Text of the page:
By Shrea Paul and Shrikant Kuwalekar
Cogencis, Friday, Feb 23
MUMBAI - After being stagnant for over a month, exports of cotton have shown signs of a revival, as lower domestic prices and a weaker rupee have made Indian cotton competitive in the global market, traders said. "With domestic cotton prices falling to 40,000 rupees per candy (1 candy = 356 kg) and the rupee weakening by over 2.5%, export enquiries have increased in the last couple of weeks," said Atul Ganatra, president of Cotton Association of India. While prices of cotton in major spot markets have fallen 4-5% in the last two-three weeks, the rupee has fallen around 3% since January, after hitting a near 34-month high of 63.24 during that month.
Ganatra said since Oct 1, export orders for over 3.0 mln bales (1 bale = 170 kg) have been signed, of which 2.8 mln have been shipped out so far. "Recent revival in export orders is likely to take overall export orders comfortably above 3.5 mln bales and actual shipments above 3.0 mln bales by the end of this month," Ganatra told Cogencis.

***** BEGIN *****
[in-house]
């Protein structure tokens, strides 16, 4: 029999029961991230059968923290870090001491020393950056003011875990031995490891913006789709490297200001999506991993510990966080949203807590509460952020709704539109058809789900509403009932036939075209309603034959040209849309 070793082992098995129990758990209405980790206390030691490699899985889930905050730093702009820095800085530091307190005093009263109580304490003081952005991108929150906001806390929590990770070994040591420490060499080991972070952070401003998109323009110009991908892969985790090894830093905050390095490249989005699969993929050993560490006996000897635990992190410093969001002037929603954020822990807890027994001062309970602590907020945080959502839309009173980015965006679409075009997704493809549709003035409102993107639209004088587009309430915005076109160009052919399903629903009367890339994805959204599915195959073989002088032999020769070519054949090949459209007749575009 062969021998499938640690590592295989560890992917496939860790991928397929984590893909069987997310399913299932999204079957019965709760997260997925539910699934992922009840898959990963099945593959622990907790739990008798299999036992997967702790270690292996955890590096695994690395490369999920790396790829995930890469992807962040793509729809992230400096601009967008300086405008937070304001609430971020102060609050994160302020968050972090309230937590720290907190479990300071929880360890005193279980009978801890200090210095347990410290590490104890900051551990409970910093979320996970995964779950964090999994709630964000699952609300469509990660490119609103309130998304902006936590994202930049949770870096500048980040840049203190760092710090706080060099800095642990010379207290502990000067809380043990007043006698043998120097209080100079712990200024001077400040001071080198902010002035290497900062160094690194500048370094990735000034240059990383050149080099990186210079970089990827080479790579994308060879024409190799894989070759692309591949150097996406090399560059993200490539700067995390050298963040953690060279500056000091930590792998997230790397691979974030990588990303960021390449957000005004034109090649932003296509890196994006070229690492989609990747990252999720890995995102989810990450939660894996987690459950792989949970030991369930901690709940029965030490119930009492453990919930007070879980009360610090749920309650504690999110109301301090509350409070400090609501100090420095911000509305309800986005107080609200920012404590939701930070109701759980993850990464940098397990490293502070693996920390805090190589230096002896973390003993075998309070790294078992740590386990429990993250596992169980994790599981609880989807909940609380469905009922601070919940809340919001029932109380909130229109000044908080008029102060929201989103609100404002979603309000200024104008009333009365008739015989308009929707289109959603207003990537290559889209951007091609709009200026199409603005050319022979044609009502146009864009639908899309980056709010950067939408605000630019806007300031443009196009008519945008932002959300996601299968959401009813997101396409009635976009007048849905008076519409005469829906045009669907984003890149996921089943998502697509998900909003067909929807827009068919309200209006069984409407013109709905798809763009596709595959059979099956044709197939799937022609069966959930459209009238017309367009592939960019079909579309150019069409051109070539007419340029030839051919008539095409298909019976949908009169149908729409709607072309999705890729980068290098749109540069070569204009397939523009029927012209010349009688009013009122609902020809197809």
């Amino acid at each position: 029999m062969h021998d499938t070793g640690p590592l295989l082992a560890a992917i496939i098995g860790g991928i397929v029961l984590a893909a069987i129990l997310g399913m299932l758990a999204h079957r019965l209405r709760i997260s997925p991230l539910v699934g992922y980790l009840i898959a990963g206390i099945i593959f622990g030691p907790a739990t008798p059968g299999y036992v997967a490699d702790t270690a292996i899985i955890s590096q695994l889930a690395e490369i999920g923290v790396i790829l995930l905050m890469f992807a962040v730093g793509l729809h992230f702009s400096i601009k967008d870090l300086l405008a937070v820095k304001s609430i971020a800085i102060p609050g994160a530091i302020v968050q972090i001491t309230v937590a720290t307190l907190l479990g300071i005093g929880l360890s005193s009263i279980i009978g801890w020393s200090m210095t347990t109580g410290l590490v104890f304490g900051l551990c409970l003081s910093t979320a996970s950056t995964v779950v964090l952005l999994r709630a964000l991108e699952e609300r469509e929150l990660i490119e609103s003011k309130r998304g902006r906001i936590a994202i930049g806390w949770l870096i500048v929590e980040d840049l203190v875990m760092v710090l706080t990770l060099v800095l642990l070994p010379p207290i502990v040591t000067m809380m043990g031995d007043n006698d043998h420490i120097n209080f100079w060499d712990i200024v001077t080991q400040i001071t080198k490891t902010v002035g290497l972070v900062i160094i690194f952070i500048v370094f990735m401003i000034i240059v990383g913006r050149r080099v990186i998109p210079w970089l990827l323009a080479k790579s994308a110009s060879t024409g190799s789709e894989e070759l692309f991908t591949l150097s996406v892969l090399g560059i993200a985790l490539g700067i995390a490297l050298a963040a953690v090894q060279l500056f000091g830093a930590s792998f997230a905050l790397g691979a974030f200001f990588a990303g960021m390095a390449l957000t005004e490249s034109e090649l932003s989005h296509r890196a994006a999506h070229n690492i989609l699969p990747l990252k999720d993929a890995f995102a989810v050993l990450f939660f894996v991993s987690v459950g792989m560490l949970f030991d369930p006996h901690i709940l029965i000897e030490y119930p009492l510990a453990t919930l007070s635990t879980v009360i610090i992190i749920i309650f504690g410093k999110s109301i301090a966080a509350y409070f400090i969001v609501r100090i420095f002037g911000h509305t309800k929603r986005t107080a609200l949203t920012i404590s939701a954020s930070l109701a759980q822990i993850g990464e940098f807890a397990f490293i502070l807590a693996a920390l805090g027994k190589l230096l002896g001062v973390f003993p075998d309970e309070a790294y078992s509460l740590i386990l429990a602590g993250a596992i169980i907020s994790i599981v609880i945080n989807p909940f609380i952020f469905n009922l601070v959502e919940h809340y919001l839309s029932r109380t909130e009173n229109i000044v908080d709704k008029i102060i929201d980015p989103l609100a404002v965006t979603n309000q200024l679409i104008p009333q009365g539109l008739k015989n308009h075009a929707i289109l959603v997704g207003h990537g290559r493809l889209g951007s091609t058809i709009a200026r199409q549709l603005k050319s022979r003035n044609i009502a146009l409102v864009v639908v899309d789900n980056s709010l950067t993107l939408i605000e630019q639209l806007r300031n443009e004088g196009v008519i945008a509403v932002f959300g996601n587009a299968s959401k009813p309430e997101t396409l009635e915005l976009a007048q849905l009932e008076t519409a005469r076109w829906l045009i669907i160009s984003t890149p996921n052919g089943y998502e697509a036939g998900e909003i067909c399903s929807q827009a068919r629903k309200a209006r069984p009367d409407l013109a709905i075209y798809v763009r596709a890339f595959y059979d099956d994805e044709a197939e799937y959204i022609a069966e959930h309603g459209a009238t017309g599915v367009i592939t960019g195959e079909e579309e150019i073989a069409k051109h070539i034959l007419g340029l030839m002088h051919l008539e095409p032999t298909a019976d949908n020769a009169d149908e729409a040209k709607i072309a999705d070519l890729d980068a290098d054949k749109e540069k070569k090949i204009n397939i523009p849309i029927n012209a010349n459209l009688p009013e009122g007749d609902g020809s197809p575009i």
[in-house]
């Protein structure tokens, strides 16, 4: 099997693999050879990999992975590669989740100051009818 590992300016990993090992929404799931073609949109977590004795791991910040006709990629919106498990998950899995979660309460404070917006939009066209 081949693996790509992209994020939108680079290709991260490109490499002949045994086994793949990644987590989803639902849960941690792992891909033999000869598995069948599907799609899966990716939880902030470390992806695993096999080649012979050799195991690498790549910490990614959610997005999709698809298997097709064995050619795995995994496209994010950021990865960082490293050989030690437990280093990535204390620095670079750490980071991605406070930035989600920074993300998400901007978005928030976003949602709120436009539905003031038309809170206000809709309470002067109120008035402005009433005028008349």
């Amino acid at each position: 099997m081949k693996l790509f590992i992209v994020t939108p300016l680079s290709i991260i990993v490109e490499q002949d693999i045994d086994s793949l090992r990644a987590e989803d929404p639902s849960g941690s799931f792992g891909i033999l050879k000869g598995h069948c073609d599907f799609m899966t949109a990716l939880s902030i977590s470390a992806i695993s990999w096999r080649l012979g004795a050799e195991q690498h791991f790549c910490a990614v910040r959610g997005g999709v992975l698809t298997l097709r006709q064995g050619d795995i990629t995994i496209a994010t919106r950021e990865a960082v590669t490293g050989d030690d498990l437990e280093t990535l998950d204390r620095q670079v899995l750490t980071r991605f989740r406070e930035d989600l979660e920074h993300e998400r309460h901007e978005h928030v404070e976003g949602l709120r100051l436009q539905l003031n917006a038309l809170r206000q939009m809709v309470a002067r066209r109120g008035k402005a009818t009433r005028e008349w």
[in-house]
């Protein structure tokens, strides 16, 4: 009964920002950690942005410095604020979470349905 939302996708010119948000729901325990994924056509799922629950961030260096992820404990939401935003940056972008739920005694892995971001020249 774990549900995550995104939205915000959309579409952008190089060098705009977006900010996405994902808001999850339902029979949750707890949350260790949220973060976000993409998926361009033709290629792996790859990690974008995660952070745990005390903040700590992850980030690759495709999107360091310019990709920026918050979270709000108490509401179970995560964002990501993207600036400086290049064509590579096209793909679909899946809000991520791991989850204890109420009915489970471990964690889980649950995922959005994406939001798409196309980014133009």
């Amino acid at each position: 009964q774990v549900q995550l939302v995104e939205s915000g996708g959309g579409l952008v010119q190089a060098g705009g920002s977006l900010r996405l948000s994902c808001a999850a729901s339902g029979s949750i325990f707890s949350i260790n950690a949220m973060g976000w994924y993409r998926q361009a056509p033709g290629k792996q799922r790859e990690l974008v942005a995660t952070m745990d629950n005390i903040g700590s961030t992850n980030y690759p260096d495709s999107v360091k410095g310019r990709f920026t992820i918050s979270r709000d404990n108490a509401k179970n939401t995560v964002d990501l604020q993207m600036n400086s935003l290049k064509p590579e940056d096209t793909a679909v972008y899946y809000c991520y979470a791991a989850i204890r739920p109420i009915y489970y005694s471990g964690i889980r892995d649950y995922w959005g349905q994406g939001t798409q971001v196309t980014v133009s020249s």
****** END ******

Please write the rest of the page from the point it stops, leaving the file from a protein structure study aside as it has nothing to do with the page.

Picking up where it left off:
The situation has triggered hope that India will meet its annual export target, which the association scaled down to 5.5 mln bales in December from 6.3 mln bales, a dealer with a multinational cotton and grain trading firm said. An official with textile major Vardhaman Group was more optimistic, saying export contracts so far have already topped 3.5 mln bales, and these would continue at the same pace in the coming months due to a shift in demand by global buyers to India.
Owing to the lean season in the US, and its exportable surplus being almost exhausted, India is the only major player with ample stocks of cotton. This has prompted major consumers such as Pakistan, Bangladesh, Vietnam, and Turkey to turn to India to source cotton. However, overall exports will still be around 5% below last year''s 5.8 mln bales, as estimated by the Cotton Advisory Board, traders said. --- End ---- (Source: Cogencis.com)